Kim wall 3When we’re poorly, all we need is a bit of loving (of the non Fifty Shades kind, steady on). So kudos for all of us who have either ended up in, or been at least once to this most romantic of cities. With Valentine’s day just a cupid’s arrow away, you can be sure that a huge proportion of the world’s most ardent lovers have descended on Paris to make sure their heart’s allegiance is declared loud and clear in the most appropriate and sentiment-saturated of settings.

Kim wall 1It used to be that attaching a padlock to one of Paris’ most charming bridges was the only acceptable way for any Casanova (or Casanov-ette for that matter) to prove his ardour (and even I was guilty of promoting the trend this time last year). But now we’ve all learned the error of our ways and seen just how the burden of so much collective sentiment can actually be hugely damaging to the city’s architecture, not to mention a massive pollutant for the famous River Seine. Joy Division proved to be an oracle for the future in addition to being a kick-ass 80s band, with their right-on assertion that ‘Love can tear us apart’. They were right on the money, in terms of ‘us’ being a bridge, anyhoo.

Kim wall 2So maybe macaroons are the order of the day. A box of chocolates perhaps. Or even stick with tradition and thrust a bunch of roses under your lover’s nose. But with street sellers walking past with blooming bouquets for sale what seems like every five minutes, that idea now seems about as romantic as the Dropkick Murphy’s attempt at a love song, ‘Kiss me I’m shitfaced’. And you’d better be five sheets to the wind if you think buying a rose for your cherie in that fashion spells top Valentine’s points.

Kim wall 7Instead take a tip from me and take a walk to a part of the city I love, Abbesses, in the arrondissement I’ve been having a love affair with ever since my first trip to Paris, the 18th, and visit a whole wall dedicated to sweet, delicious amour. You can take your sickly pink desserts and romantic mood music, I’m a writer, so nothing is more important to me than words, pure and simple. And here nestled in the small and perfectly formed Square Jehan-Rictus just near the metro, is a whole wall dedicated to the linguistic profession of undying affection.

Kim wall 5Le mur des je t’aime or ‘wall of I love yous’ contains 311 examples of the same phrase written in 250 different languages, printed on 612 squares of polished blue lava tiles, forming an extraordinary monument to love itself. It was the idea of Frédéric Baron, a wannabe traveller who wanted to travel the world to hand-collect his texts, but instead achieved his goal through his network of friends, family and foreign acquaintances.

It was artist and calligrapher Claire Kito and mural specialist Daniel Boulogne who made his dream into reality, and this year the wall celebrates its 15th birthday, the age at which most of us are taking our first forays into love as nervous teenagers and testing our fledgling hearts for the very first time. So this year, give the padlocks a wide berth, and plant a smacker on your loved one’s lips in front of this 40m² expression of love. Paris will love you back for it.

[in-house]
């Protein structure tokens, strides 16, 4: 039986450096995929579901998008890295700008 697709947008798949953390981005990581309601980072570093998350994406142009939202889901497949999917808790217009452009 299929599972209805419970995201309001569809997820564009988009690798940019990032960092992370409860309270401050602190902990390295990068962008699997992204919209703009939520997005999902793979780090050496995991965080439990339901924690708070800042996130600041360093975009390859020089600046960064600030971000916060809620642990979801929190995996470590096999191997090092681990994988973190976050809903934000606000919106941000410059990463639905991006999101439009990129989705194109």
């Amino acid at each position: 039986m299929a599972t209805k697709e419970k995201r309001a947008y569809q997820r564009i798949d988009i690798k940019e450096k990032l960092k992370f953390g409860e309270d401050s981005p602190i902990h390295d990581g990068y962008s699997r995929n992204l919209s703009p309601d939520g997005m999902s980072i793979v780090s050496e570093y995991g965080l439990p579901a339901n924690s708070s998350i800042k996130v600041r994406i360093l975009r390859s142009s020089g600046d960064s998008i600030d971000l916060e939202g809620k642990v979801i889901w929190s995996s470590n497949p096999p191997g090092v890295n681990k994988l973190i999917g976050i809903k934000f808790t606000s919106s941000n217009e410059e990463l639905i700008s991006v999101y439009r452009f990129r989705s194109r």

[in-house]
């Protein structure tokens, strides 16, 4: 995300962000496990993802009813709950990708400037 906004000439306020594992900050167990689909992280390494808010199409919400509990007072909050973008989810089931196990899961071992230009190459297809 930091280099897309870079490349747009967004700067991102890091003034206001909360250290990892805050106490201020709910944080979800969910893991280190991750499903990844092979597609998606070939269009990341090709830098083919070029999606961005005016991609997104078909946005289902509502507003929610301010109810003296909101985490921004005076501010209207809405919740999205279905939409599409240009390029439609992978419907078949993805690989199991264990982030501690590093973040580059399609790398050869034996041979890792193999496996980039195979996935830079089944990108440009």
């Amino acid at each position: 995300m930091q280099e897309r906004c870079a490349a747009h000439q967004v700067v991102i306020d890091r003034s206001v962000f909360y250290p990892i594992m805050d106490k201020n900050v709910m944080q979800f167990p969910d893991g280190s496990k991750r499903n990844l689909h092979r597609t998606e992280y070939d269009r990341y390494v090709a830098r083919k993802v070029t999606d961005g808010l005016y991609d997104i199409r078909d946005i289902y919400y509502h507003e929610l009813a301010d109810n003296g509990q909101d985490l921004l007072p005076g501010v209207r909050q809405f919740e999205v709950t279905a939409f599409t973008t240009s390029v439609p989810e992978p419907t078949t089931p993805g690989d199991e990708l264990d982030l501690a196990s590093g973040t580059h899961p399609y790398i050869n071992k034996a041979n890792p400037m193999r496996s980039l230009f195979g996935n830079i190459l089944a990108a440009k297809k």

Crêpe expectations

How many French folk does it take to change a lightbulb? Well that question is completely irrelevant on February 2nd as any request for handy help will fall on deaf ears as the whole country will be far too busy eating crêpes.

Kim crepe 1Ah, those delicious golden discs of batter that require such deftness with a frying pan, and untold patience given that most of us only have one with which to manufacture an appropriate stack. Don’t the French eat them between every meal? Aren’t they the warming cold weather vehicle for Nutella in a carbohydrate yin-yang partnership with the fair weather baguette?

Not quite… Crêpes are indeed nestled within the gastronomic heart of France, wafting their goodness via many a batter-toting kiosk, though not something that is considered a daily treat. Once in a while, for sure, but it’s not like the French give a toss even weekly. But that doesn’t mean we’re not allowed to hold a party for our circular, pan-dwelling friends. If food is to be championed, then this is the country in which to champion it in.

Kim crepe 3Exactly 40 days after Christmas on 2nd February is when over here we celebrate La Chandeleur (Candlemas for the non-French speakers), when we do just that. It’s the one day of the year where crêpes are held aloft and idolised, though they can’t claim to be the belle of the ball as there’s a hell of a lot of traditional legend and religious symbolism tied up on the same date in the calendar.

Depending on which religion you subscribe to, the 2nd February is the day to celebrate the presentation of Christ at the temple, the feast of the purification of the Virgin, or the blessing of the church’s beeswax candles. Non-religious traditions dictate that in France, the UK and the USA the weather on 2nd February predicts the forecast for the rest of the year, in Scotland a big snake will appear from the ground (which promises not to ‘molest’ anyone), and if you’re a sailor, it’s a day to give a jaunt on the ship a miss.

Kim crepe 5In France, the ‘crêpe party’ element (as my friend Arthur likes to call it) means that superstition is expressed through the medium of food, i.e. the lowly pancake. It’s not about using up ingredients in time for Lent which underlies the Anglo tradition of Shrove Tuesday (this year 13th February), but more a celebration of light, and the transition between the last dark days of a cold and sombre winter and the fledgling days of the approaching spring. The crêpe is supposed to reflect the image of the round, golden disc of the sun.